Howard Fineman’s book The Thirteen American Arguments: Enduring debates that define and inspire our country (2008) is an impressive attempt to categorize the essence of America’s political debate into thirteen grand arguments. I welcome the effort.
Ambitiously, Fineman (of Newsweek and MSNBC) presents what he sees as the “thirteen foundational arguments that comprise our public life” (p. 4). His definition of an argument is “something besides shouting or name calling, … a clash between at least two people (or regions, political parties, candidates, or economic interests) over facts or ideas in the search for answers—in this case, answers to questions about the future and fate of America” (p. 4).
The gist of Fineman’s book is that the United States is “the Arguing country, born in, and born to, debate”, and that “the habit of doing so” makes the United States “unique” and gives it its “freedom, creativity, and strength.” Contrary to the conventional wisdom that we argue too much, Fineman contends that “we in fact do not argue enough, about the fundamentals. If we fail to draw strength from our argumentative nature, we risk losing what made us great and gives us hope. Our disputes are not a burden, but a blessing” (p. 4).
By Howard Fineman’s count, there are thirteen American arguments:
- Who Is a Person?
- Who Is an American?
- The Role of Faith
- What Can We Know and Say?
- The Limits of Individualism
- Who Judges the Law?
- Debt and the Dollar
- Local v. National Authority
- Presidential Power
- The Terms of Trade
- War and Diplomacy
- The Environment
- A Fair, “More Perfect” Union
To be honest, it’s tempting to dwell on the inadequacies of Fineman’s categorization of American political debate. It’s always easier to critique than to create. However, while a critical approach would be in line with Fineman’s emphasis on the importance of argument, it wouldn’t necessarily be productive.
Importantly, The Thirteen American Arguments must be read for what it is: A well-written and interesting journalistic account of American political debate in a historical perspective. Fineman is, as he writes, “neither a scholar nor a historian” (p. 4), but a reporter. The book does not hold scholarly ambitions, and it describes historical events in broad strokes. Fineman writes that “genralizations are imperfect,” but that “they can be useful in sorting out the tribes and nations of the planet.” (p. 4). Although the political scientist in me would like to review Fineman’s thirteen American arguments on its merit as a potential analytical framework of American political debate, I’ve decided to embrace his generalizations instead.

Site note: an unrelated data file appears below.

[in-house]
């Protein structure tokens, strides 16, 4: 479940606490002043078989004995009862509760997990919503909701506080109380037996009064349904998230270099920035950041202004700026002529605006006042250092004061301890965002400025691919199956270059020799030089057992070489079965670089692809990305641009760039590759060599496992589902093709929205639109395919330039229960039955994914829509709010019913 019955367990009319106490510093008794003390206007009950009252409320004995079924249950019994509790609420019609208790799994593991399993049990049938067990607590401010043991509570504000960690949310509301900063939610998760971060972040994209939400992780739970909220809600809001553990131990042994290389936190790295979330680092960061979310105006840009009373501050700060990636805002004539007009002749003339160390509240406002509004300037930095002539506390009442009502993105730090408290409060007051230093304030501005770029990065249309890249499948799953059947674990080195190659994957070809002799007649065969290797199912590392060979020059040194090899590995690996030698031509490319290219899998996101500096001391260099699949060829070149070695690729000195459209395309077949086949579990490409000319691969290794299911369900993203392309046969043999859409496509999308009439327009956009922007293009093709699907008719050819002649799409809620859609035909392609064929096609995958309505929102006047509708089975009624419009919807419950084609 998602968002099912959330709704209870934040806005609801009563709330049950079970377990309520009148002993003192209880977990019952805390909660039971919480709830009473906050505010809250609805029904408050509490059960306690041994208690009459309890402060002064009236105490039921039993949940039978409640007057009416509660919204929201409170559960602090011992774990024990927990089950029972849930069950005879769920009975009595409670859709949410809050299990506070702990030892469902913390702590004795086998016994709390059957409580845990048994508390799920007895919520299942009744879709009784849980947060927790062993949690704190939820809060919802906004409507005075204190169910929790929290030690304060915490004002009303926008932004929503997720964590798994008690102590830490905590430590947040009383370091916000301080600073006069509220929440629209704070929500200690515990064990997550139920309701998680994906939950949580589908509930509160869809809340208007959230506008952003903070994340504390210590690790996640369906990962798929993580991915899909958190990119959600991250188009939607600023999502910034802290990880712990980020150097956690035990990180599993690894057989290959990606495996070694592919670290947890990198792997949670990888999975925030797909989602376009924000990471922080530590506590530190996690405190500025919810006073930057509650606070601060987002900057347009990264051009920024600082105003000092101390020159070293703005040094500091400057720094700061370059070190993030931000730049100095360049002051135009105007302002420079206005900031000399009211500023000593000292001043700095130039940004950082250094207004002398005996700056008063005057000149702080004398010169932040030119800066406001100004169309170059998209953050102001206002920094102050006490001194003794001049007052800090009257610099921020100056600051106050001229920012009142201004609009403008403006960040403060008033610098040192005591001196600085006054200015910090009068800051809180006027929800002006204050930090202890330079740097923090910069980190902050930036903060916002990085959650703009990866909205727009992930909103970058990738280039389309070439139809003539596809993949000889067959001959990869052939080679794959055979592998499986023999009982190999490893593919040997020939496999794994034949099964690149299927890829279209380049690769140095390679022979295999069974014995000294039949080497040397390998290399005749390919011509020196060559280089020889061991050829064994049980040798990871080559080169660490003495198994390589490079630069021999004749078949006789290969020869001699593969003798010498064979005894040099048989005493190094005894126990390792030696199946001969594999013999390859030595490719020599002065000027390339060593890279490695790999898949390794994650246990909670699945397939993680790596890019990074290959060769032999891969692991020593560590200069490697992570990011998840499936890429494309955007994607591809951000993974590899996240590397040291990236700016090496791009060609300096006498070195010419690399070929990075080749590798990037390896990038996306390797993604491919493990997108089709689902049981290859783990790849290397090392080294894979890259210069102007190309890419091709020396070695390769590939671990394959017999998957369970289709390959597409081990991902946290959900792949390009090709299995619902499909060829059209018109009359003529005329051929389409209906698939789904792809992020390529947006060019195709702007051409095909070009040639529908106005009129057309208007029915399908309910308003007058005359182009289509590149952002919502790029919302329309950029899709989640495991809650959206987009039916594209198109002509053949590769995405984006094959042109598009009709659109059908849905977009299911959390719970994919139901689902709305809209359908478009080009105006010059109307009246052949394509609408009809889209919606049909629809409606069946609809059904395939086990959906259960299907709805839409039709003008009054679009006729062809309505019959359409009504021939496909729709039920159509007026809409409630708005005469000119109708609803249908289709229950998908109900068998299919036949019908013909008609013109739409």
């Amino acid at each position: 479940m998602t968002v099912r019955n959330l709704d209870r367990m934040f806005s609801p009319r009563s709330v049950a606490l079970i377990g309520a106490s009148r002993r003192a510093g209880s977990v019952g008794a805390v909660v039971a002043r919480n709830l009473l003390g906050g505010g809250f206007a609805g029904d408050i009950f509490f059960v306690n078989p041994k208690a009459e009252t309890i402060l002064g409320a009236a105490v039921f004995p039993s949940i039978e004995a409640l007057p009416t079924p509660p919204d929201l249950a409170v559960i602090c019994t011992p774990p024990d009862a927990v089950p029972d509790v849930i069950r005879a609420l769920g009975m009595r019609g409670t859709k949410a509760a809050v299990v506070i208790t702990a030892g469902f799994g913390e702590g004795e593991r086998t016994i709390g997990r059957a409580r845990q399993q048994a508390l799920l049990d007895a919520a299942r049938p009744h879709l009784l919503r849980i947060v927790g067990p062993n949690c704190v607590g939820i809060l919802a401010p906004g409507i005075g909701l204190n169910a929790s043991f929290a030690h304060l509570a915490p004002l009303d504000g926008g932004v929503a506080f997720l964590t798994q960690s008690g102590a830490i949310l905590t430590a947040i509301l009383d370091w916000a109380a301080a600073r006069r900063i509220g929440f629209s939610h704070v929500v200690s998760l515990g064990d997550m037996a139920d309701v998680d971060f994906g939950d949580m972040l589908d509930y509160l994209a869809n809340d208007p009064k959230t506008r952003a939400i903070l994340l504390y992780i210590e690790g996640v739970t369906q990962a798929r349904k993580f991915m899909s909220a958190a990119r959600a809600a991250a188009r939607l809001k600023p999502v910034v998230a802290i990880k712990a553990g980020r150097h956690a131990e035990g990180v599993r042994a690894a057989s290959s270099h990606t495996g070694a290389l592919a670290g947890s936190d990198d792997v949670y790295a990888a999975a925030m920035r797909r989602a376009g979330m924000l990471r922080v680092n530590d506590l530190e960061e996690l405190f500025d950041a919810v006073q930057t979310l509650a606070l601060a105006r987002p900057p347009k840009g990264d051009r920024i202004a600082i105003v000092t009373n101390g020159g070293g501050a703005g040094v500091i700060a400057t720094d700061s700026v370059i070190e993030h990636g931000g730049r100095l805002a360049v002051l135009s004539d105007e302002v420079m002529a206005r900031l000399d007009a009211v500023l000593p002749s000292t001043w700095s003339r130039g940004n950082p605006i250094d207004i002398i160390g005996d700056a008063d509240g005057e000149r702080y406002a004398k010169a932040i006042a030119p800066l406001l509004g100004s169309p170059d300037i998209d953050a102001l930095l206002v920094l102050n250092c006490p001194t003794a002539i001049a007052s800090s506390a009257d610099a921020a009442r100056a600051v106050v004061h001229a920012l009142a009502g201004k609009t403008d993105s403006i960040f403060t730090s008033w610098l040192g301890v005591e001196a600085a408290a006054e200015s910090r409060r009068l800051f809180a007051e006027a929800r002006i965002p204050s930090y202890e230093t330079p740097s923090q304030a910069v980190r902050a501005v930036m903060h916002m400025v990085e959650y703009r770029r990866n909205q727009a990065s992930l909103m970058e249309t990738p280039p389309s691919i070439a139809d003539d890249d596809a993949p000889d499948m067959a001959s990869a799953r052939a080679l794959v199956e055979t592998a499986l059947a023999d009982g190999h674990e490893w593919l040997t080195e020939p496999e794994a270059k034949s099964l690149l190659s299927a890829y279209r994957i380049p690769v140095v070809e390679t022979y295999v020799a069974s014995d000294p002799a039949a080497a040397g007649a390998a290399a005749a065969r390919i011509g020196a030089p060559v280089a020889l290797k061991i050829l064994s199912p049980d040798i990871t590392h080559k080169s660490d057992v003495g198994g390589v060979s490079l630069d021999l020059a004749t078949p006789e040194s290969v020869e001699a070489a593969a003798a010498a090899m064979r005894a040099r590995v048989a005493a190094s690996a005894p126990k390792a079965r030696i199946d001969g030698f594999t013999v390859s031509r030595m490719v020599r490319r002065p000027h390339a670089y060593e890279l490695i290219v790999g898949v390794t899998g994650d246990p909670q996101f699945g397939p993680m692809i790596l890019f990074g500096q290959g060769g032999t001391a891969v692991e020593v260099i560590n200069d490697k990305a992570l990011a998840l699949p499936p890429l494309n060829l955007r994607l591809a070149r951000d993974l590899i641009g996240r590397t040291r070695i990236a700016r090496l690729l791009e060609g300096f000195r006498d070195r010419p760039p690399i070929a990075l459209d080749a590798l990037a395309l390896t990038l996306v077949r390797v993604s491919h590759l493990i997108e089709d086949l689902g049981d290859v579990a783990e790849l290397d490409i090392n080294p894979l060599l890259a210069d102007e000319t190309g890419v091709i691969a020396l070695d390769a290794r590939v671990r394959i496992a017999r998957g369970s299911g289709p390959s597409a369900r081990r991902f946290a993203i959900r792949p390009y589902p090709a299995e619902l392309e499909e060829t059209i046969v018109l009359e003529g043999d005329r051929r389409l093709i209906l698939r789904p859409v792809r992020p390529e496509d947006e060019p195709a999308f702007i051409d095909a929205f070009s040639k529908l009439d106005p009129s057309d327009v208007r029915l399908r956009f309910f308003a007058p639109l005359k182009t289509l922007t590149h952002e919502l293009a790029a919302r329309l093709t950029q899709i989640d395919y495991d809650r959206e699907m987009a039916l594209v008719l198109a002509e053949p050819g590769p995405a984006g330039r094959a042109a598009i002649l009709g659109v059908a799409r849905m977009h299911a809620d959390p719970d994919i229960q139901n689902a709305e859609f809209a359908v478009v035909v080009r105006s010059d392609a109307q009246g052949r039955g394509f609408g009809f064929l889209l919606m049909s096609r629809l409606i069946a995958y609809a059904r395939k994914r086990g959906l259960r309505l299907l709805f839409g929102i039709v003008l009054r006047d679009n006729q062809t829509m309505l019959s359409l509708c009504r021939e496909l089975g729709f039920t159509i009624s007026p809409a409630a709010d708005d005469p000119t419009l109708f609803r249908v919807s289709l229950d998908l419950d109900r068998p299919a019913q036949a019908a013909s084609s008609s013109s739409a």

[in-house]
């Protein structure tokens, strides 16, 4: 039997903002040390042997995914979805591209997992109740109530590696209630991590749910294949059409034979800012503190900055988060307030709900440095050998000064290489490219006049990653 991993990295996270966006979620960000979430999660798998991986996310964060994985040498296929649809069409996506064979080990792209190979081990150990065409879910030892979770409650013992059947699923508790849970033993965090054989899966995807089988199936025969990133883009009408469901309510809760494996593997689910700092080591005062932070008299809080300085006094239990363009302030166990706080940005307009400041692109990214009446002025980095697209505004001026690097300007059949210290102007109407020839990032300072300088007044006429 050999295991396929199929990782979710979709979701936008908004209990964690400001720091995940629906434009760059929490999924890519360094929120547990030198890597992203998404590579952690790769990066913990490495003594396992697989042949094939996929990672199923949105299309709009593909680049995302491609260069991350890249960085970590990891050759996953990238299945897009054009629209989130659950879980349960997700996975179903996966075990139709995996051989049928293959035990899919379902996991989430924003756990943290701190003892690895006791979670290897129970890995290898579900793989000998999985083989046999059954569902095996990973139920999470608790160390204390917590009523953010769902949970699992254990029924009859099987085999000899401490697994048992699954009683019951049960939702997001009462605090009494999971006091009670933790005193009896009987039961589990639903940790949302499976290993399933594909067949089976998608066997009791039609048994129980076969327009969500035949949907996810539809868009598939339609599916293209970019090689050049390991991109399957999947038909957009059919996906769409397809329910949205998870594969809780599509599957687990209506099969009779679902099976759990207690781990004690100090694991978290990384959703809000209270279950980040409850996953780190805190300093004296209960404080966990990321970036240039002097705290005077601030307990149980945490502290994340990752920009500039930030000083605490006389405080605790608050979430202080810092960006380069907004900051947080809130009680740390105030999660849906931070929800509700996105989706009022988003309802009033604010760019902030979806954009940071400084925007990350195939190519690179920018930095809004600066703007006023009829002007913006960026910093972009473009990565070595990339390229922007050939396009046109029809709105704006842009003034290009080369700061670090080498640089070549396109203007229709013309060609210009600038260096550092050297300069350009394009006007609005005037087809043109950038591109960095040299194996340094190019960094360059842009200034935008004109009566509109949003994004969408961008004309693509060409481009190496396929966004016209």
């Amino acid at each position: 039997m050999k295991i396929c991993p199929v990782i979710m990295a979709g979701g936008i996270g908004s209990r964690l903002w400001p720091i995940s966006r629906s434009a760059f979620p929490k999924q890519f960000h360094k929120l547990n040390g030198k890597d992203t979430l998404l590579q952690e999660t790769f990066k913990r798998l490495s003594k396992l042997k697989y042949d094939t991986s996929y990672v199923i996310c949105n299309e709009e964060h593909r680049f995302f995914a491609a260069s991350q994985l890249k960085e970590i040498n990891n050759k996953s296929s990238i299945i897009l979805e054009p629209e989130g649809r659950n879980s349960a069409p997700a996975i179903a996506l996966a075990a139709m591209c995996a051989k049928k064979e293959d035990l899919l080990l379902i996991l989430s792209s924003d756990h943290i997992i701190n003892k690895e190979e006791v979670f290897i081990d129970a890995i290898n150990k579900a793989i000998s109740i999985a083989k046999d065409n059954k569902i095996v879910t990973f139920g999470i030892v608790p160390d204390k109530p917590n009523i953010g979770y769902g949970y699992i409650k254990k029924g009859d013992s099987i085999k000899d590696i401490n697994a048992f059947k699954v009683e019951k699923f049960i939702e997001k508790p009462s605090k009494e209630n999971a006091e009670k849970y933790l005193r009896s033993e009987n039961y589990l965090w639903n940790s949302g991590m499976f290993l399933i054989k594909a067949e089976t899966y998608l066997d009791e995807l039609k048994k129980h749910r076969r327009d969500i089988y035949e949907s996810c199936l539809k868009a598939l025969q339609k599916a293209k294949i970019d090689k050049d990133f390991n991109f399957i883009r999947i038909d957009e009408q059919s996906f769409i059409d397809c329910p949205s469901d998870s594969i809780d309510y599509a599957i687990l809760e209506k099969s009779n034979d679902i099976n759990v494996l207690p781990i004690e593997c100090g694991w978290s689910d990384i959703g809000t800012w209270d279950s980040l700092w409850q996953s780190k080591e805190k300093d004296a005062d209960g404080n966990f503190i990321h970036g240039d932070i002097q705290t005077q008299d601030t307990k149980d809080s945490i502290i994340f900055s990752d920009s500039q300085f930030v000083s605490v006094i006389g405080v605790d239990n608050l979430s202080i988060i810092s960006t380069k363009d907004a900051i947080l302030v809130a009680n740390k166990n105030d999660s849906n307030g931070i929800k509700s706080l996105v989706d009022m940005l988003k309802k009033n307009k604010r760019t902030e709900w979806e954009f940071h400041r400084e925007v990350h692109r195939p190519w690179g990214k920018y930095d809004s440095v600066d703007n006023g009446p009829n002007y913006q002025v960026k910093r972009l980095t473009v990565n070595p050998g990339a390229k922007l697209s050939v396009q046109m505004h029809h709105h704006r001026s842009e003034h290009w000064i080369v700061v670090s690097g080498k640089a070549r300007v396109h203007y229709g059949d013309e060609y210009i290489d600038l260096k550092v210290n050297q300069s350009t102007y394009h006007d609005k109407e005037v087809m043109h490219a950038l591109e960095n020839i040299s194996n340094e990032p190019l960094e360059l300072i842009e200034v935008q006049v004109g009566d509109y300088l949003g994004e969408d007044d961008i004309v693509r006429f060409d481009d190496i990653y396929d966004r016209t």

In the concluding chapter, Fineman writes:
It is up to each of us to decide which parts of our heritage—which sides of which arguments—are the ‘right’ ones to meet the moment. If this book in any way enhances that process, then my two aims—to define and inspire—become one. So let the American Arguments begin—again.
It’s beautiful in theory. But it would seem as if shouting and name calling is the name of the political game these days. Sadly, encouraging Americans to dive into the quintessential American arguments is almost an academic exercise when no one seems to adhere to the most basic rules of argument. You need to see in order to draw and paint, and a constructive argument depends on the ability to listen. Let other people’s perspectives and insights color your own reasoning. Fineman colored mine.
On Reverend Jesse Jackson Jr.:
Like any other successful and charismatic pol …, he was born without the gene that produces the emotion of embarrassment in the human soul (p. 36).
On former Virginia Senator George Allen’s “’macaca’ incident”:
Here is a rule in politics: If you are going to say something suicidally insulting, do not do it while looking at a video camera operated by the person you’re insulting, especially if that person works for the campaign of your opponent (p. 40).
Fineman, Howard (2008). The Thirteen American Arguments: Enduring Debates that Define and Inspire our Country. New York: Random House.